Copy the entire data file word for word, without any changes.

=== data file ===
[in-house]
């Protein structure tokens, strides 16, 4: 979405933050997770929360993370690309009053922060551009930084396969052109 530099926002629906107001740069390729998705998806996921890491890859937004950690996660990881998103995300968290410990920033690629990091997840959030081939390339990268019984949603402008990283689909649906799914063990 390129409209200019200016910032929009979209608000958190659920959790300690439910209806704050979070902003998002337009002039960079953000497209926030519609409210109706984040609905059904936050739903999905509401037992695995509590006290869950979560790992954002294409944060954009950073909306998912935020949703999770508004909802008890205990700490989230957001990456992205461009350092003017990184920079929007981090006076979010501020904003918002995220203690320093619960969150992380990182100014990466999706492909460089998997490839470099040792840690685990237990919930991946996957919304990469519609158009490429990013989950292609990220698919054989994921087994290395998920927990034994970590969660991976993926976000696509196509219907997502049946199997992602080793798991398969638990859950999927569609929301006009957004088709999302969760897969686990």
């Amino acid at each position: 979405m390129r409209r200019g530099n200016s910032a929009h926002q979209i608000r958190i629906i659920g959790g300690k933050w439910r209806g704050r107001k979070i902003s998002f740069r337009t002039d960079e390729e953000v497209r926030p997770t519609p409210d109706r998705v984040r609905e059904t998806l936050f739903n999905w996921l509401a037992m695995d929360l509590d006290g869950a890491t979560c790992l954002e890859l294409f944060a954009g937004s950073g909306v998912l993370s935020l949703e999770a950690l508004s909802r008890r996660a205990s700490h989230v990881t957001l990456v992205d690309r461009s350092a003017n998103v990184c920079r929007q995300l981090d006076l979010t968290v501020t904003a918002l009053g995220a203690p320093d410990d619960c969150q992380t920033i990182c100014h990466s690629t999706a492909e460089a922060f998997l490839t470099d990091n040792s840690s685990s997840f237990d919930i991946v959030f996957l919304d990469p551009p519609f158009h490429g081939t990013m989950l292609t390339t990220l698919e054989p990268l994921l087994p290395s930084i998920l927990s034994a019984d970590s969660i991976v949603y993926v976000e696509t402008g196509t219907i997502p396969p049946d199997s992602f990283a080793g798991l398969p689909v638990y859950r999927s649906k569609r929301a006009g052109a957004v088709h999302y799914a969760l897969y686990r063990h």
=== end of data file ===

[in-house]
């Protein structure tokens, strides 16, 4: 979405933050997770929360993370690309009053922060551009930084396969052109 530099926002629906107001740069390729998705998806996921890491890859937004950690996660990881998103995300968290410990920033690629990091997840959030081939390339990268019984949603402008990283689909649906799914063990 390129409209200019200016910032929009979209608000958190659920959790300690439910209806704050979070902003998002337009002039960079953000497209926030519609409210109706984040609905059904936050739903999905509401037992695995509590006290869950979560790992954002294409944060954009950073909306998912935020949703999770508004909802008890205990700490989230957001990456992205461009350092003017990184920079929007981090006076979010501020904003918002995220203690320093619960969150992380990182100014990466999706492909460089998997490839470099040792840690685990237990919930991946996957919304990469519609158009490429990013989950292609990220698919054989994921087994290395998920927990034994970590969660991976993926976000696509196509219907997502049946199997992602080793798991398969638990859950999927569609929301006009957004088709999302969760897969686990």
């Amino acid at each position: 979405m390129r409209r200019g530099n200016s910032a929009h926002q979209i608000r958190i629906i659920g959790g300690k933050w439910r209806g704050r107001k979070i902003s998002f740069r337009t002039d960079e390729e953000v497209r926030p997770t519609p409210d109706r998705v984040r609905e059904t998806l936050f739903n999905w996921l509401a037992m695995d929360l509590d006290g869950a890491t979560c790992l954002e890859l294409f944060a954009g937004s950073g909306v998912l993370s935020l949703e999770a950690l508004s909802r008890r996660a205990s700490h989230v990881t957001l990456v992205d690309r461009s350092a003017n998103v990184c920079r929007q995300l981090d006076l979010t968290v501020t904003a918002l009053g995220a203690p320093d410990d619960c969150q992380t920033i990182c100014h990466s690629t999706a492909e460089a922060f998997l490839t470099d990091n040792s840690s685990s997840f237990d919930i991946v959030f996957l919304d990469p551009p519609f158009h490429g081939t990013m989950l292609t390339t990220l698919e054989p990268l994921l087994p290395s930084i998920l927990s034994a019984d970590s969660i991976v949603y993926v976000e696509t402008g196509t219907i997502p396969p049946d199997s992602f990283a080793g798991l398969p689909v638990y859950r999927s649906k569609r929301a006009g052109a957004v088709h999302y799914a969760l897969y686990r063990h």